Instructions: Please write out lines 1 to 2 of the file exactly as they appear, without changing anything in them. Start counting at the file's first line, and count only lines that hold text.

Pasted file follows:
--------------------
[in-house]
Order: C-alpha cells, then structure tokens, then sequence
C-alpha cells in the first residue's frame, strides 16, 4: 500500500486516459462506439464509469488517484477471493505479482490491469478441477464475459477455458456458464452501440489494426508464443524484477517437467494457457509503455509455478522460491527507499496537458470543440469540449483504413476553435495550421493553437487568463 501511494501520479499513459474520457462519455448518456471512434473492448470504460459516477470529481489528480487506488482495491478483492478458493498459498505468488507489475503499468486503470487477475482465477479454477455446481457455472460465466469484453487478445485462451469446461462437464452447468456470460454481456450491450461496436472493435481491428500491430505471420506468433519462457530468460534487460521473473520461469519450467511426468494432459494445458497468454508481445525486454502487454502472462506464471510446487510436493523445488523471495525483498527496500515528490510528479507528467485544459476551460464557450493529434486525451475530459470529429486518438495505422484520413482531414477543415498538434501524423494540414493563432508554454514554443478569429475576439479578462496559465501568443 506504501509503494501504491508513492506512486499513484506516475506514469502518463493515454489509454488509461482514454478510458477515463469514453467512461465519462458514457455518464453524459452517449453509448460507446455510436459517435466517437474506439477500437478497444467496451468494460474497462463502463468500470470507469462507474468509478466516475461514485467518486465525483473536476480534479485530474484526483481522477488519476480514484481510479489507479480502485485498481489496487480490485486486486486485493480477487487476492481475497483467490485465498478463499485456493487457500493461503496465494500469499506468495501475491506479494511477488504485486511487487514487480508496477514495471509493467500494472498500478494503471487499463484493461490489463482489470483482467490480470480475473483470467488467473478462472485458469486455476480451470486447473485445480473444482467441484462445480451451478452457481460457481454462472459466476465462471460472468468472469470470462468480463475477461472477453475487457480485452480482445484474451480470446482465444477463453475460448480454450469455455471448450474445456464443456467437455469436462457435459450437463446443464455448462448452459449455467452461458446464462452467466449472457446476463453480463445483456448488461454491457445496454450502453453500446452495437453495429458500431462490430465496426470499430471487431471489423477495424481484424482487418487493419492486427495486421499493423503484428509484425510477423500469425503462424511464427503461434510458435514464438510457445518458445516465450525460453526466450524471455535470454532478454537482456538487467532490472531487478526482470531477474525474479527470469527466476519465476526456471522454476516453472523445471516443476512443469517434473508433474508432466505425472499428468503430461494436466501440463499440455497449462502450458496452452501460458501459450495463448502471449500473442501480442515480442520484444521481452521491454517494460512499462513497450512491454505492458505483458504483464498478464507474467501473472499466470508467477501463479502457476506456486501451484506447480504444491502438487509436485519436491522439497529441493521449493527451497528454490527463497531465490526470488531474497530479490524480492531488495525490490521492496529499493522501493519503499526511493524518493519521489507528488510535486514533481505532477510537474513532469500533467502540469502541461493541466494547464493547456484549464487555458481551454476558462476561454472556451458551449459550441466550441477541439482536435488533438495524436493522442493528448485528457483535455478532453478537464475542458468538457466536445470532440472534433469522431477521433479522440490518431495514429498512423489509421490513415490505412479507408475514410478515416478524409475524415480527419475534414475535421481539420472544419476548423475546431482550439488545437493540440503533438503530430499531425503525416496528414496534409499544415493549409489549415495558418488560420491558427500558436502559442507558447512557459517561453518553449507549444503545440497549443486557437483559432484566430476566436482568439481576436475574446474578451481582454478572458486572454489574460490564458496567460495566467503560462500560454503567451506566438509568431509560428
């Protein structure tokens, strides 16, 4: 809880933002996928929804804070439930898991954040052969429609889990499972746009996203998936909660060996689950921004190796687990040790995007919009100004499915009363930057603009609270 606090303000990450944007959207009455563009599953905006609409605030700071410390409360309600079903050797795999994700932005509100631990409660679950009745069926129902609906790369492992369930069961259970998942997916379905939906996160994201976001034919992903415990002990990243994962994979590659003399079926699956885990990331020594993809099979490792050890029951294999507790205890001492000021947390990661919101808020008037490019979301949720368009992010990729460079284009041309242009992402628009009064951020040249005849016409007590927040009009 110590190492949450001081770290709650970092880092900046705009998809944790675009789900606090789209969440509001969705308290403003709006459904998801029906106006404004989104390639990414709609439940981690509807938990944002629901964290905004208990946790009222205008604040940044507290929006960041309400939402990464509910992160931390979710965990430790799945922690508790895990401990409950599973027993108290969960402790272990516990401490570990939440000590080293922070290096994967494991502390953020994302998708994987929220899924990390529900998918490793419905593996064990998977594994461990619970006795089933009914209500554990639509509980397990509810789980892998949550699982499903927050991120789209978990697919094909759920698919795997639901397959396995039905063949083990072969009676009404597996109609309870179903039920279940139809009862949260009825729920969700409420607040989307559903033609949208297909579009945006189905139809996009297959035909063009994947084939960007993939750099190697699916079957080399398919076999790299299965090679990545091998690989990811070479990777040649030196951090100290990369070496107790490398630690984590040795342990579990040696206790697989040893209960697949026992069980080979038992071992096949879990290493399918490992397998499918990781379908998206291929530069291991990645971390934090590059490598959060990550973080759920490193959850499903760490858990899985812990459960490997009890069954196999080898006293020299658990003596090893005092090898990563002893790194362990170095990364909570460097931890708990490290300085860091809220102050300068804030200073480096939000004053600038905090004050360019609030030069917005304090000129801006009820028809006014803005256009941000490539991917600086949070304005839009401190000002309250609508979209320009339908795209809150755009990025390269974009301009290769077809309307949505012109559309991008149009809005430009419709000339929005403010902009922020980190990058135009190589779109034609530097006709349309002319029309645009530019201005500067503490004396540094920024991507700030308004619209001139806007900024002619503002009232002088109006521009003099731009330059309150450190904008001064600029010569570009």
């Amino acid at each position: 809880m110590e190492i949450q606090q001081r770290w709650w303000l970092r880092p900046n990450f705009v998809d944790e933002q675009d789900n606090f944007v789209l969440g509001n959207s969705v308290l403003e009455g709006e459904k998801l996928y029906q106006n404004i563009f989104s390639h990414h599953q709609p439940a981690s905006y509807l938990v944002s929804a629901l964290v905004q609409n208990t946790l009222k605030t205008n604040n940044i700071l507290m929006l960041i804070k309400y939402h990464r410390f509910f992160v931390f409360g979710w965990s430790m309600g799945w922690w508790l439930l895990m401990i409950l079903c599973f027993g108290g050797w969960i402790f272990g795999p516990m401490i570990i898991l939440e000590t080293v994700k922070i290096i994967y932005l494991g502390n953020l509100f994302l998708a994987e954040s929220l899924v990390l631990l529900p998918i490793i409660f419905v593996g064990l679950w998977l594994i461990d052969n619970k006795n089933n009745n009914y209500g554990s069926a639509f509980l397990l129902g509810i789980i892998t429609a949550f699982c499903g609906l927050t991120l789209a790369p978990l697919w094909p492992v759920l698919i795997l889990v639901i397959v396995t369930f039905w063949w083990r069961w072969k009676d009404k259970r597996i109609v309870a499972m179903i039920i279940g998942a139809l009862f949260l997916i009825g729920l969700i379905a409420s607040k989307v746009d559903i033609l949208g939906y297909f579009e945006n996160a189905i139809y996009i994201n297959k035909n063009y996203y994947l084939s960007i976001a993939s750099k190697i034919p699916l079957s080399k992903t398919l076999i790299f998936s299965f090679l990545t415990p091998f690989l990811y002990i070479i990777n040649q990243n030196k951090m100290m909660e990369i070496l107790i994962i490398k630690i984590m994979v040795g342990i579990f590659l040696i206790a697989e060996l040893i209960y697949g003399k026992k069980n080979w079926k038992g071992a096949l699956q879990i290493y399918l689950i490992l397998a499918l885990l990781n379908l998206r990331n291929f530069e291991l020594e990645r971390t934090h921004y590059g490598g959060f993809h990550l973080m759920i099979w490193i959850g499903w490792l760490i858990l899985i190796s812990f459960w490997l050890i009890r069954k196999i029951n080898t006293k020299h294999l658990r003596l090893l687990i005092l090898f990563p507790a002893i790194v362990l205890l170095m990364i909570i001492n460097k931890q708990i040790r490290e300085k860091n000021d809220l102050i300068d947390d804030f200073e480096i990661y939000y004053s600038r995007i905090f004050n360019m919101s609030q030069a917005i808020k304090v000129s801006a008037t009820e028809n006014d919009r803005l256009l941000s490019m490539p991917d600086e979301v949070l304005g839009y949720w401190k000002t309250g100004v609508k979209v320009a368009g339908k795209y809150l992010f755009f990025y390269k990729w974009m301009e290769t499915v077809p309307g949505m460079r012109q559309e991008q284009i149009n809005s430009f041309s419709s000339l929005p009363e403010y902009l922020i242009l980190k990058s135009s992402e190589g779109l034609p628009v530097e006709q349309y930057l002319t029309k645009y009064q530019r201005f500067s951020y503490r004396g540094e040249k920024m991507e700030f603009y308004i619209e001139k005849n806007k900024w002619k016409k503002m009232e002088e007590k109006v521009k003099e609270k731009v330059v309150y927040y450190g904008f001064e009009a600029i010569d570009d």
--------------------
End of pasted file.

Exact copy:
[in-house]
Order: C-alpha cells, then structure tokens, then sequence